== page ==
Half-lives for TeCA and TCE estimated from field data were in the range of 60 to 100 days, which agrees well with laboratory estimates of degradation rates considering the inherent differences in the laboratory and field systems. Both laboratory microcosm experiments and field data showed that 12DCE and VC are the predominant, persistent daughter compounds from TeCA degradation. In addition, porewater chemistry showed higher accumulation of VC in the wetland sediment at site WB30 than at site WB23, as was observed in the microcosm experiments. Molecular analyses of grab samples of surficial wetland sediment showed that all the microbial species or groups linked to TeCA degradation in the microcosm experiments were present in all sediment samples. Microbial biomass and diversity were lowest in an area of the wetland (transect C-C') where porewater VOC concentrations are highest, indicating that the higher VOC concentrations could result from lower degradation rates. The lower microbial biomass and diversity in this area could be caused by toxic effects of the contaminants, or possibly from differences in frequency and duration of tidal inundation.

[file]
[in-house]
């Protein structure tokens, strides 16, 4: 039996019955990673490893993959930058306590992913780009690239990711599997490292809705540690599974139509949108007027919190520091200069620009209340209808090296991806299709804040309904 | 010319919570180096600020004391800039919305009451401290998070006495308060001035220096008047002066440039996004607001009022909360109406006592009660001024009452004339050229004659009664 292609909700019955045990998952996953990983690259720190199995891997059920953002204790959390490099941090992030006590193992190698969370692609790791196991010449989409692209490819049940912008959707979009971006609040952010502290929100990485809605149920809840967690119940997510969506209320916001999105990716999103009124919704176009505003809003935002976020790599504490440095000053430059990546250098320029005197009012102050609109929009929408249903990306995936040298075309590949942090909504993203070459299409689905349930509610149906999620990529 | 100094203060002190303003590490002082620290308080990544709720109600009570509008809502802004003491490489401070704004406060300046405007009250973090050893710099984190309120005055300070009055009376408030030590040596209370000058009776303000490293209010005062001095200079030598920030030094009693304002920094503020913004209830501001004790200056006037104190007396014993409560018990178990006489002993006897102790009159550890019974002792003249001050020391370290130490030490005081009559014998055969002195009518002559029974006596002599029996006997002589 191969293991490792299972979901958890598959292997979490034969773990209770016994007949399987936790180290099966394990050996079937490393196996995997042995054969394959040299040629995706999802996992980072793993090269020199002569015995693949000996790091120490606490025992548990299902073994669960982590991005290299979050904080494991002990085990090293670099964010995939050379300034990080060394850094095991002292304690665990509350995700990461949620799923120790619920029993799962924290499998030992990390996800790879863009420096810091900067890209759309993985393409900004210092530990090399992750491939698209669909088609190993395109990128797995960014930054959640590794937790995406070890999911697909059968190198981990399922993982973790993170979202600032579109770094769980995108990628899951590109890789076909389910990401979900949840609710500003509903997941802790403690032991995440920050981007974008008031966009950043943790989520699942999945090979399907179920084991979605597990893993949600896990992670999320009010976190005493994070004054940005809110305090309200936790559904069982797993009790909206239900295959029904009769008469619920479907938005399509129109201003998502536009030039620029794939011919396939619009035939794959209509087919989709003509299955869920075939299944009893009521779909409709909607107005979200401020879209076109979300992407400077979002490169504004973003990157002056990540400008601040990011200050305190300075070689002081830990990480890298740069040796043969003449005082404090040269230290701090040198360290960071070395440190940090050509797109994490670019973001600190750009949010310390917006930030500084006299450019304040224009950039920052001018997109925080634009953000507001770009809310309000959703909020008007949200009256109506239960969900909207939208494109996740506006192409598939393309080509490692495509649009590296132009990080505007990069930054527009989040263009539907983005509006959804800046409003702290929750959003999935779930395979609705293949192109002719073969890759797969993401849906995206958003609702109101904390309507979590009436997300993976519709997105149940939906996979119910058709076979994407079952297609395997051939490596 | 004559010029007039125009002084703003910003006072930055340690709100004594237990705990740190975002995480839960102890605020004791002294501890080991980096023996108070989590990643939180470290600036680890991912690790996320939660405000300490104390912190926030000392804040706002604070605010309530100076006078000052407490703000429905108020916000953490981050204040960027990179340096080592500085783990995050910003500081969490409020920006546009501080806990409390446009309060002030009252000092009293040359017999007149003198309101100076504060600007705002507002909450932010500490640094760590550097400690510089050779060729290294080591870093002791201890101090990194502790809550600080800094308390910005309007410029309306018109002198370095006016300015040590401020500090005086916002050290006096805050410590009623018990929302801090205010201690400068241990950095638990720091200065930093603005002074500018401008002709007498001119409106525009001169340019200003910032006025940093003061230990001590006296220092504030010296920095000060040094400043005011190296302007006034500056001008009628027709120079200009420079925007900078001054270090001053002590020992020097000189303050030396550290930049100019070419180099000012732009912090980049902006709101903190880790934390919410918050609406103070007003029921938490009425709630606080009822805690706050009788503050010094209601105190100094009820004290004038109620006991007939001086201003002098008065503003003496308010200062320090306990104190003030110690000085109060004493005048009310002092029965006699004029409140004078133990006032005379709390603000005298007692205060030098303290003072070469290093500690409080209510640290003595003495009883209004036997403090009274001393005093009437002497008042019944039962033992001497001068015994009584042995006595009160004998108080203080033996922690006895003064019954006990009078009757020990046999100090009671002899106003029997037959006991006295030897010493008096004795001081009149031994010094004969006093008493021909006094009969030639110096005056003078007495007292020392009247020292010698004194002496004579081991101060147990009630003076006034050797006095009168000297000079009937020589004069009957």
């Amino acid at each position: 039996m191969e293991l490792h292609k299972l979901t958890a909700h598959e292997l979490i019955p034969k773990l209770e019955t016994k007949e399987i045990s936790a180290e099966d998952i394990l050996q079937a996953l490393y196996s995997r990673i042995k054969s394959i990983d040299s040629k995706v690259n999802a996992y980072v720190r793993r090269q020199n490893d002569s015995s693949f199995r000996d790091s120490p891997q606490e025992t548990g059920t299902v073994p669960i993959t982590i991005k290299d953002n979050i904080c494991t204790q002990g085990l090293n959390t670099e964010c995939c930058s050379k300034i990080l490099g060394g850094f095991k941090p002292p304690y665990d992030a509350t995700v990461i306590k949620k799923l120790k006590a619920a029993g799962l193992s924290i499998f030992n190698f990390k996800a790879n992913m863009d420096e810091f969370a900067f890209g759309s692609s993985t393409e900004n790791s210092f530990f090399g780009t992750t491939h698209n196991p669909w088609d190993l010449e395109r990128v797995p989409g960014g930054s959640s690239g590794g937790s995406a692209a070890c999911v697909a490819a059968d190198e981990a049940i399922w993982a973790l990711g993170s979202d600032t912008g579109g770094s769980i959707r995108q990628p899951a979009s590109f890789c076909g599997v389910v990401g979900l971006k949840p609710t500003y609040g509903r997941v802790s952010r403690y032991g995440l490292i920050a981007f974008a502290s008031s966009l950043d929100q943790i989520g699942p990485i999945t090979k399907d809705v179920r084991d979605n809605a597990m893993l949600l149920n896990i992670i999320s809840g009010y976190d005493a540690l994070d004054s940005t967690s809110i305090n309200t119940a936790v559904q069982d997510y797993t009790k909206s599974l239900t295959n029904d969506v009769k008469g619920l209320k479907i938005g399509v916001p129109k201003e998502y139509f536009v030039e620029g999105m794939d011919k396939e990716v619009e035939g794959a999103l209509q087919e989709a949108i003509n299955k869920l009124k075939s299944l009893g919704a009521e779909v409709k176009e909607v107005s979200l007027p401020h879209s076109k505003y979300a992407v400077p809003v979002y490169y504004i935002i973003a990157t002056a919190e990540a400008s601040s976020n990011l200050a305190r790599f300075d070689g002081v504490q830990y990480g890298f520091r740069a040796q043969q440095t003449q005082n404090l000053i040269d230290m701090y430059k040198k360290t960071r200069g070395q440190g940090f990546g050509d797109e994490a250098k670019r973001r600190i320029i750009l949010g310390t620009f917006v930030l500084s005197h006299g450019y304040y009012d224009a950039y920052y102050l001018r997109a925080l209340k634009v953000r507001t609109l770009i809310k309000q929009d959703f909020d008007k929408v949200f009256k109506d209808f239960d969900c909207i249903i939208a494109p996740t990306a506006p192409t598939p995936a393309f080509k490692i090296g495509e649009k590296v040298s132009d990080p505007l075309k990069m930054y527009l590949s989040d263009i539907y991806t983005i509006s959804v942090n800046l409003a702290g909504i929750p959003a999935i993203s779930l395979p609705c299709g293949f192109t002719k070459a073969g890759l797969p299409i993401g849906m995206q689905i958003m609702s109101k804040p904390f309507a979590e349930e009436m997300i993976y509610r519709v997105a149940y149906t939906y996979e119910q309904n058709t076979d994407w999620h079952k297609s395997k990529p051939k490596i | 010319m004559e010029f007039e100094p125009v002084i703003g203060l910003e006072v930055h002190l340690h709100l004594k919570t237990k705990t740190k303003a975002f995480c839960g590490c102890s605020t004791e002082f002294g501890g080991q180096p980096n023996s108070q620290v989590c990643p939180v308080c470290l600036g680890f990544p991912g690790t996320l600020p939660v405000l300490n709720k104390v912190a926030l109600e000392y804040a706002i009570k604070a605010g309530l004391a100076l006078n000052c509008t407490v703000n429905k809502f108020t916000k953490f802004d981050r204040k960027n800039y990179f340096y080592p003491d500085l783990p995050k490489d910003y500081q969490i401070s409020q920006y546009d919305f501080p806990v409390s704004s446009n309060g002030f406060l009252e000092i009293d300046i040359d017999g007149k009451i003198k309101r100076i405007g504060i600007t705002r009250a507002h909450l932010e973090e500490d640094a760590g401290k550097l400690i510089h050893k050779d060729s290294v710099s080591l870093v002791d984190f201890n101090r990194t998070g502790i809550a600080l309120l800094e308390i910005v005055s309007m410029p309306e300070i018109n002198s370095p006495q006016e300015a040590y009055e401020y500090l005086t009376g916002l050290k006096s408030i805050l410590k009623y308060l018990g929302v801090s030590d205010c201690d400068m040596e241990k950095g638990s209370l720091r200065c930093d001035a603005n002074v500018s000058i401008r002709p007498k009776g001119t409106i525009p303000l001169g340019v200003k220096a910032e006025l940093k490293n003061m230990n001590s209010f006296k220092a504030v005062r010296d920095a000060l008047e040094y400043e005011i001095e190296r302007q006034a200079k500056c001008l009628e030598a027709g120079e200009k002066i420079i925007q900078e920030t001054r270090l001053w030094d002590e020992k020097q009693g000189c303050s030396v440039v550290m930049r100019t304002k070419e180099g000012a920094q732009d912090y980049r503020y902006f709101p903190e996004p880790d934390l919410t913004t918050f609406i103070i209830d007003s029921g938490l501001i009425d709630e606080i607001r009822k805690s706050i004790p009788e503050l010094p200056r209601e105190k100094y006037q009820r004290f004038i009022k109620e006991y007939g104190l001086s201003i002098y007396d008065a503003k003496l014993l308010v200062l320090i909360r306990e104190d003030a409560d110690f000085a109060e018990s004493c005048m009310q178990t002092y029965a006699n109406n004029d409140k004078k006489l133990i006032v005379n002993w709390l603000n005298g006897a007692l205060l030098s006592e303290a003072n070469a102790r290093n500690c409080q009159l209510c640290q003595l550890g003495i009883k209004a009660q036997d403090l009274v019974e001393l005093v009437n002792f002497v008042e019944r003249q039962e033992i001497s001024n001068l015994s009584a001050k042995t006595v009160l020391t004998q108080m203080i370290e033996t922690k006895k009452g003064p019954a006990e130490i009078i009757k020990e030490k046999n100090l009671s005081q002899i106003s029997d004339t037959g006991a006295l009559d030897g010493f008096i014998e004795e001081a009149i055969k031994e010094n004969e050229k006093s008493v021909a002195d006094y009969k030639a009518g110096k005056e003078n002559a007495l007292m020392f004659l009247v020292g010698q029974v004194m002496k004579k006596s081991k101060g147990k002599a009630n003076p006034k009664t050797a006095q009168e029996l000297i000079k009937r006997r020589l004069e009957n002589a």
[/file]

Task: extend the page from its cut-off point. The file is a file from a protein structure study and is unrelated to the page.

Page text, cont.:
Purpose and scope

Description of study area

Background on anaerobic degradation pathways


Methods and data analysis

Laboratory microcosm experiments

Sediment and ground-water collection

Microcosm preparation and incubation

Geochemical and microbial community analyses

Calculation of degradation rates

Laboratory enrichment experiments

Enrichment preparation and incubation

Geochemical and microbial community analyses

Field data collection and analyses

Surficial wetland sediment samples

Ground-water samples

Calculation of degradation rates

Laboratory experiments on anaerobic degradation of 1,1,2,2-tetrachloroethane and association with

microbial communities

Degradation rate of 1,1,2,2-tetrachloroethane

Daughter compound production and degradation

Spatial variability

Spatial variability of vinyl chloride production

Spatial variability of vinyl chloride degradation

Seasonal variability

Substrate type

Redox conditions


Pre-exposure to contaminants

Microbial communities and associations with degradation pathways

Degradation of 1,1,2,2-tetrachloroethane

Daughter compound production and degradation

Spatial variability of vinyl chloride production

Spatial variability of vinyl chloride degradation

Seasonal variability

Substrate type

Comparisons to field data on anaerobic degradation of 1,1,2,2-tetrachloroethane and association

with microbial communities

Degradation rate of 1,1,2,2-tetrachloroethane

Daughter compound production and degradation

Microbial communities

Implications for natural attenuation and remediation

Summary and conclusions

References cited